Security spending among small and midsize businesses (SMBs) is expected to grow over the next four years, especially in the area of cloud implementations.
In the soon-to-be-released "2012 Global SMB Security Market Assessment," analysts at Access Markets International Partners (AMI) projected that security spending by SMBs would grow by more than 10 percent each year between 2011 and 2016. This outlay included software, hardware, managed services and software-as-a-service.
SMBs are projected to increasingly shift their security dollars toward protecting the cloud, which is defined in the report as covering both software-as-a-service and managed services, Hugh Gibbs, vice president of research and consulting for the firm's EMEA region and the principal author of the report, told SCMagazine.com on Wednesday.
Cloud security currently accounts for nearly 17 percent of total spending, or $3.3 billion, within the worldwide SMB market, according to the firm, which has offices in North America, Europe and Asia. By 2016, however, spending for cloud security is projected to jump to as much as 24 percent, or $7.7 billion, Gibbs said.
"[The] cloud delivery mechanism is the superior model for ensuring security, given the frequency things have to be updated," he said.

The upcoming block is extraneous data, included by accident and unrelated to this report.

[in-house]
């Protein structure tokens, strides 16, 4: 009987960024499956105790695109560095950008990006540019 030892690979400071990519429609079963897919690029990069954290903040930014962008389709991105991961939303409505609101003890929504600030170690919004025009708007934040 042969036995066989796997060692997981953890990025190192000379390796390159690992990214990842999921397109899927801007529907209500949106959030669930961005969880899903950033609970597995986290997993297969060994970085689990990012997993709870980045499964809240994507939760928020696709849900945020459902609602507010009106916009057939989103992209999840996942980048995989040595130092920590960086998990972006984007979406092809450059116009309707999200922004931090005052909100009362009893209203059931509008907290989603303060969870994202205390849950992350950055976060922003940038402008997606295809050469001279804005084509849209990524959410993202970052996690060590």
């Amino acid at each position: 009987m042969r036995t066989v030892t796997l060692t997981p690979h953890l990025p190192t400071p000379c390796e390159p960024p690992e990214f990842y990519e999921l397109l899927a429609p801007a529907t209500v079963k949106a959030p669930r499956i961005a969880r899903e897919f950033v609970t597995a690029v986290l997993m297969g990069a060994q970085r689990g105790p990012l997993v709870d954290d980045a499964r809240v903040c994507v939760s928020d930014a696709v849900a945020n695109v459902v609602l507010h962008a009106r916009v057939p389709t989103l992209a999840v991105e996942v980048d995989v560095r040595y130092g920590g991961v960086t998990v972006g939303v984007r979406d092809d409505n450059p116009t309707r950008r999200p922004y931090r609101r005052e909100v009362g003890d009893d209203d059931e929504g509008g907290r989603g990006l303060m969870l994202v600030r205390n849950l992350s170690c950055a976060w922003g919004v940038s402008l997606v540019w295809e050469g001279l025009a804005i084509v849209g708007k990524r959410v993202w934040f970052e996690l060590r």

While there are many reasons for the shift, cost savings, the proliferation of mobile devices and the growing popularity of cloud applications and services were the primary drivers, he said.
Cloud computing and services offer access to the latest applications and infrastructure without requiring upfront investment of expensive hardware, Gibbs said.
Still, the spending trend was markedly more evident in emerging markets than in more established regions of the world, he said. Emerging markets generally don't have legacy infrastructure or relationships, so they can move right into the cloud, compared to the gradual evolution happening in more mature markets, he said, adding that the cloud gives these regions access to advanced security they may not otherwise be able to afford.
SMBs also generally don't have dedicated resources or contractors handling IT and security management on a regular basis, Gibbs said.